Sunday, March 11, 2012

Mysore-Style Ashtanga

Tomorrow begins a 2-week workshop of Mysore-style Ashtanga at Mindful Turtle Yoga & Wellness. I have anxiously been anticipating this since I learned of it. I think it is exactly what I need. Structure, consistency, daily practice, a teacher who will challenge me. One thing I have struggled with for quite some time is that when I attend group classes, teachers often do not correct me, assist me, or provide any kind of adjustment -- verbal or physical. I am uncertain as to whether it is because people assume I know everything as a teacher, or that I cannot benefit from feedback, or if the teacher simply does not know what to do with me in order to challenge me. But, I know I have work to do. Everybody does. I am forever a student.

The other thing that happens sometimes when you begin teaching is that your personal practice suffers. The times you would typically go to take a group class are now occupied by teaching instead. This leaves you to your own devices, self-practice at home, which is valuable at times, but allows you to develop destructive habits and doesn't exactly have the same effect when there is less direction. But, I digress.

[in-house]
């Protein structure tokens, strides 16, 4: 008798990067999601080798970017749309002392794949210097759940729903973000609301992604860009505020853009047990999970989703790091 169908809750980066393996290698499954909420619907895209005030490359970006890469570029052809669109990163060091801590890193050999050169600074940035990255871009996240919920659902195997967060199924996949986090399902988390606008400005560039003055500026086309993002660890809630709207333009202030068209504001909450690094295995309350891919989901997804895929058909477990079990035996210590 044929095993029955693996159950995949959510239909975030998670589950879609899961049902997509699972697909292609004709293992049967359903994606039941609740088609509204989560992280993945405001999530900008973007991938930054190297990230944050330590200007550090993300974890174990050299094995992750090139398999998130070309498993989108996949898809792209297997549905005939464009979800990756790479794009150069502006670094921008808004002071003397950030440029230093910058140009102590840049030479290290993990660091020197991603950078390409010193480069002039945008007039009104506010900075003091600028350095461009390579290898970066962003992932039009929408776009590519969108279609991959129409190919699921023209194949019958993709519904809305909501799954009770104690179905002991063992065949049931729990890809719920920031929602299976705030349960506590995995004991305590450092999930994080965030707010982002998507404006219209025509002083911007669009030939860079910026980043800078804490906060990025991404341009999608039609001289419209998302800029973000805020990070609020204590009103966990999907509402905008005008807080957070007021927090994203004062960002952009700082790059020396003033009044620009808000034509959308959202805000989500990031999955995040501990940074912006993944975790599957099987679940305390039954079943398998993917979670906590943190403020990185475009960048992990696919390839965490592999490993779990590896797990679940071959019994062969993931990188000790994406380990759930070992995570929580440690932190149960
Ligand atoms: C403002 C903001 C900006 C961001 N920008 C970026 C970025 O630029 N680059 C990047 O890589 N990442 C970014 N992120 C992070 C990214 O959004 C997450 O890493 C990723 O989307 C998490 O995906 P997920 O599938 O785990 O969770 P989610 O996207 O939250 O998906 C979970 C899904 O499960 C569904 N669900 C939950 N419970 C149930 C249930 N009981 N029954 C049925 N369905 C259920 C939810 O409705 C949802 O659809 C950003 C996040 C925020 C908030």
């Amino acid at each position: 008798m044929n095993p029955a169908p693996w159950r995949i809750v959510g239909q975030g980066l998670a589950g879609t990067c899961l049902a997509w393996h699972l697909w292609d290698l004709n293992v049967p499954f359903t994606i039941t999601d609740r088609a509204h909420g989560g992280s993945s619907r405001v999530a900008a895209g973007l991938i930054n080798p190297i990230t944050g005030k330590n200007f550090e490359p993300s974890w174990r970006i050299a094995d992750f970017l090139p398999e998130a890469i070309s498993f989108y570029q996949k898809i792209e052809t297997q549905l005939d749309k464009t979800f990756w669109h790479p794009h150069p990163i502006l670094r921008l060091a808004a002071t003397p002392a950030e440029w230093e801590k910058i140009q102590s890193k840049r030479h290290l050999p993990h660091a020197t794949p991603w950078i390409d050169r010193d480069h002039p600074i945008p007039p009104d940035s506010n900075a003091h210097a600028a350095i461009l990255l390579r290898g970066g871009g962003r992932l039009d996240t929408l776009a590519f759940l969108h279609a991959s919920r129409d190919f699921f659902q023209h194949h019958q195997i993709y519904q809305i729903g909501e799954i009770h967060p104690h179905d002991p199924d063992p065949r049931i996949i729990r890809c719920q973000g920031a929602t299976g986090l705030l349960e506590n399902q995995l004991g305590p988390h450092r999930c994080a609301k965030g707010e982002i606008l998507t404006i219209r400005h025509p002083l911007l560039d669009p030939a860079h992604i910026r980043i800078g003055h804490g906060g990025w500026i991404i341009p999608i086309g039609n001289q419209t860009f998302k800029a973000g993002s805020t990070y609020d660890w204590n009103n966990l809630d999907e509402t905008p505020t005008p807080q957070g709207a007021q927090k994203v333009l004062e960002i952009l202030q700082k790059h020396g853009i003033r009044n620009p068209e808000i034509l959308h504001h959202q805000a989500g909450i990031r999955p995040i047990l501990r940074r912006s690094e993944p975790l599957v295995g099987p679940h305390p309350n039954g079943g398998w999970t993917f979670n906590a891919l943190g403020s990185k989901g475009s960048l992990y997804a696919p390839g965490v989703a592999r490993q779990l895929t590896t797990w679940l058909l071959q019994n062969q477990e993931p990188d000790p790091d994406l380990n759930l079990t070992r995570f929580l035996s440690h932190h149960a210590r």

Mysore-style Ashtanga. For those readers who do not know what this is... As I understand it, it is self-practice within a group setting, in the presence of a teacher. It is not a typical led class like you might imagine most yoga asana classes. You arrive and practice the set sequence, Primary Series of Ashtanga, or as much of it as you remember, are capable of doing, and are given permission to do by your teacher. I tried this a couple of years ago on a somewhat impulsive trip to Las Palmas, Canary Islands with a friend who is more well-versed in the Ashtanga tradition, Karin. The trip wasn't long enough to even establish much of a rhythm or figure out what exactly I was doing.

I have tried Led Ashtanga classes a number of times, but as I understand it, none that were terribly traditional. The teachers that led these classes mostly allowed us to skip vinyasas, cheat our way through picking up and jumping back, jumping through to sit, and many of the more elusive postures -- Marichyasana D and what follows were left out. I don't really get it... which is why I am happy to be taking this workshop.

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